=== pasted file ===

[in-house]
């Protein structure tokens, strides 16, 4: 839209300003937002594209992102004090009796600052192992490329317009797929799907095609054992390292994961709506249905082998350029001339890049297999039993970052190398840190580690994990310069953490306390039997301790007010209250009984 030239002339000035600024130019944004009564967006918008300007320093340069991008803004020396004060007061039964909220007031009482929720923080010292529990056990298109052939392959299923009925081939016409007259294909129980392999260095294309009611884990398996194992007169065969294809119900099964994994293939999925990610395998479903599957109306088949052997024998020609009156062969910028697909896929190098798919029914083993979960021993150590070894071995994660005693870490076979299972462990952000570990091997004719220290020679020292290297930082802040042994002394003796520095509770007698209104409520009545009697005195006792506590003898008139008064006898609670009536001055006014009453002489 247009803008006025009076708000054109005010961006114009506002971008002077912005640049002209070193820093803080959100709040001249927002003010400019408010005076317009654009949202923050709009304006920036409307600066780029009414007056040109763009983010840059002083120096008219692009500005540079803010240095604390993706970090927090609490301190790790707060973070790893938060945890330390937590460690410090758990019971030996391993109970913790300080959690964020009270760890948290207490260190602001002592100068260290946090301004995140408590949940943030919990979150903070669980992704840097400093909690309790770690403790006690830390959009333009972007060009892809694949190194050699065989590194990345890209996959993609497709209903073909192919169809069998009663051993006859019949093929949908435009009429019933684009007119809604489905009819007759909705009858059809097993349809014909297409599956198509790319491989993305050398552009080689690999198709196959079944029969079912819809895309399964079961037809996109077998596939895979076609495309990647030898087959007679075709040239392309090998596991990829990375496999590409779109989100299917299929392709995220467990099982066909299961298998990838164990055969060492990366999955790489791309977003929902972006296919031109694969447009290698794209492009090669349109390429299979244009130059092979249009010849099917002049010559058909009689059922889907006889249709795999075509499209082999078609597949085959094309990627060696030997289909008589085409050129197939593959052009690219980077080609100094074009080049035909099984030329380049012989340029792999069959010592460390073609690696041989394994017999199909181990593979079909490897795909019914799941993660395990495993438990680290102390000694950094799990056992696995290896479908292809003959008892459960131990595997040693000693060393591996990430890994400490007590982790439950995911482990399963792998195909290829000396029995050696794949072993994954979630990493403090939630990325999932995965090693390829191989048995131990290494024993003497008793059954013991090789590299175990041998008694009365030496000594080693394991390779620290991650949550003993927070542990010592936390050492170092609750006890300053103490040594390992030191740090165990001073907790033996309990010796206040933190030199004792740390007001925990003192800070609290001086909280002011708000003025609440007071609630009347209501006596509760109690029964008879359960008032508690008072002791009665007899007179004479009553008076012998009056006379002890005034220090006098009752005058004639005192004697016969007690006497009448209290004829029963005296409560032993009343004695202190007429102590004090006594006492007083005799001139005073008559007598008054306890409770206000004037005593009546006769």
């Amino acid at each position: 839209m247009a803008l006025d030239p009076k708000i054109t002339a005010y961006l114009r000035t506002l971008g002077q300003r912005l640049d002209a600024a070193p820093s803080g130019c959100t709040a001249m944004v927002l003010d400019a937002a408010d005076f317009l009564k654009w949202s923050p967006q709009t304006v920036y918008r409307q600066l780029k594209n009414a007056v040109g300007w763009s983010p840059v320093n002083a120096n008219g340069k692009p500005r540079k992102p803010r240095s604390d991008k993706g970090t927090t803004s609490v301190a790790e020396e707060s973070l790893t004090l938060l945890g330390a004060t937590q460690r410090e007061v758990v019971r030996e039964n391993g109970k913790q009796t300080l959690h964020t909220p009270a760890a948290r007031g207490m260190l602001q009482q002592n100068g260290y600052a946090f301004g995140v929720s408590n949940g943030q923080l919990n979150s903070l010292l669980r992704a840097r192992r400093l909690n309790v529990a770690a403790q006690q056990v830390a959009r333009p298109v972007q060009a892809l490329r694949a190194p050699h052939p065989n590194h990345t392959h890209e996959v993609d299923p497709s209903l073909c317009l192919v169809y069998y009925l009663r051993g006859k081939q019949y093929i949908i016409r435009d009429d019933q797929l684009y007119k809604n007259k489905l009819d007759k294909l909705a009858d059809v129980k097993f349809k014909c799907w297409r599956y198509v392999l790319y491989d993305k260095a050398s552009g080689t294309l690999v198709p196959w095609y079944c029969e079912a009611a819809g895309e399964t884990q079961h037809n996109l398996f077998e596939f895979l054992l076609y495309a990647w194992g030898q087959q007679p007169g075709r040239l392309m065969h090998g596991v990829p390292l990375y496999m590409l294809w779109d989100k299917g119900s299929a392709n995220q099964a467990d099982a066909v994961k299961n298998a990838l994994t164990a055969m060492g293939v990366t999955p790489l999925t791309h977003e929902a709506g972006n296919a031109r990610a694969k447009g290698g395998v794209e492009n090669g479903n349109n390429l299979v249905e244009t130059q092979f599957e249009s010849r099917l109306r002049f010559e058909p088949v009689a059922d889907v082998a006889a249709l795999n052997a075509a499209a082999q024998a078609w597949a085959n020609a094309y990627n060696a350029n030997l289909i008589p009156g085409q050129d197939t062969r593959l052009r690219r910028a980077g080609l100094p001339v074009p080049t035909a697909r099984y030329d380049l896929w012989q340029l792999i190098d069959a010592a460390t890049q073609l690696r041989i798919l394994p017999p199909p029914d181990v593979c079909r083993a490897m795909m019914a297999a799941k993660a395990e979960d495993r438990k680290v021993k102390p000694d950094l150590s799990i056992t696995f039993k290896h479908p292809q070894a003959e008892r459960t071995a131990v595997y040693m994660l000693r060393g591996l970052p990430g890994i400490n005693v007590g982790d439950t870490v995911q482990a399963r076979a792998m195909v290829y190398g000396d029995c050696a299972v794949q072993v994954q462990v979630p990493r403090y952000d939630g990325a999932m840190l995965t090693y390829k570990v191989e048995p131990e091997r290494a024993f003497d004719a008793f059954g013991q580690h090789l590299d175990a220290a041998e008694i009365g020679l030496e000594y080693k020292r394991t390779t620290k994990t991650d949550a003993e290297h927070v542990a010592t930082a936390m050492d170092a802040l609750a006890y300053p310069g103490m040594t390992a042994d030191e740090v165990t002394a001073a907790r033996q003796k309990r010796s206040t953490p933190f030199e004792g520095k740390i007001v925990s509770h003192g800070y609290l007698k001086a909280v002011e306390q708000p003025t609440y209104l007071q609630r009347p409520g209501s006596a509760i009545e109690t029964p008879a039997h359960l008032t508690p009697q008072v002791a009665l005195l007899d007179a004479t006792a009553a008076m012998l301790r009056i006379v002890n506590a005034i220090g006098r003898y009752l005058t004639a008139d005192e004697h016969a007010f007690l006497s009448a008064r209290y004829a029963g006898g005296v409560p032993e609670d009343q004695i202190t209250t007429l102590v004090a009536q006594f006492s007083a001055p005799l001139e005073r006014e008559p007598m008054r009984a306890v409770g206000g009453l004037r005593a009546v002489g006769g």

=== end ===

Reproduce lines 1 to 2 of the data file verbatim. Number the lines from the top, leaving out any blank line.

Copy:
[in-house]
């Protein structure tokens, strides 16, 4: 839209300003937002594209992102004090009796600052192992490329317009797929799907095609054992390292994961709506249905082998350029001339890049297999039993970052190398840190580690994990310069953490306390039997301790007010209250009984 030239002339000035600024130019944004009564967006918008300007320093340069991008803004020396004060007061039964909220007031009482929720923080010292529990056990298109052939392959299923009925081939016409007259294909129980392999260095294309009611884990398996194992007169065969294809119900099964994994293939999925990610395998479903599957109306088949052997024998020609009156062969910028697909896929190098798919029914083993979960021993150590070894071995994660005693870490076979299972462990952000570990091997004719220290020679020292290297930082802040042994002394003796520095509770007698209104409520009545009697005195006792506590003898008139008064006898609670009536001055006014009453002489 247009803008006025009076708000054109005010961006114009506002971008002077912005640049002209070193820093803080959100709040001249927002003010400019408010005076317009654009949202923050709009304006920036409307600066780029009414007056040109763009983010840059002083120096008219692009500005540079803010240095604390993706970090927090609490301190790790707060973070790893938060945890330390937590460690410090758990019971030996391993109970913790300080959690964020009270760890948290207490260190602001002592100068260290946090301004995140408590949940943030919990979150903070669980992704840097400093909690309790770690403790006690830390959009333009972007060009892809694949190194050699065989590194990345890209996959993609497709209903073909192919169809069998009663051993006859019949093929949908435009009429019933684009007119809604489905009819007759909705009858059809097993349809014909297409599956198509790319491989993305050398552009080689690999198709196959079944029969079912819809895309399964079961037809996109077998596939895979076609495309990647030898087959007679075709040239392309090998596991990829990375496999590409779109989100299917299929392709995220467990099982066909299961298998990838164990055969060492990366999955790489791309977003929902972006296919031109694969447009290698794209492009090669349109390429299979244009130059092979249009010849099917002049010559058909009689059922889907006889249709795999075509499209082999078609597949085959094309990627060696030997289909008589085409050129197939593959052009690219980077080609100094074009080049035909099984030329380049012989340029792999069959010592460390073609690696041989394994017999199909181990593979079909490897795909019914799941993660395990495993438990680290102390000694950094799990056992696995290896479908292809003959008892459960131990595997040693000693060393591996990430890994400490007590982790439950995911482990399963792998195909290829000396029995050696794949072993994954979630990493403090939630990325999932995965090693390829191989048995131990290494024993003497008793059954013991090789590299175990041998008694009365030496000594080693394991390779620290991650949550003993927070542990010592936390050492170092609750006890300053103490040594390992030191740090165990001073907790033996309990010796206040933190030199004792740390007001925990003192800070609290001086909280002011708000003025609440007071609630009347209501006596509760109690029964008879359960008032508690008072002791009665007899007179004479009553008076012998009056006379002890005034220090006098009752005058004639005192004697016969007690006497009448209290004829029963005296409560032993009343004695202190007429102590004090006594006492007083005799001139005073008559007598008054306890409770206000004037005593009546006769």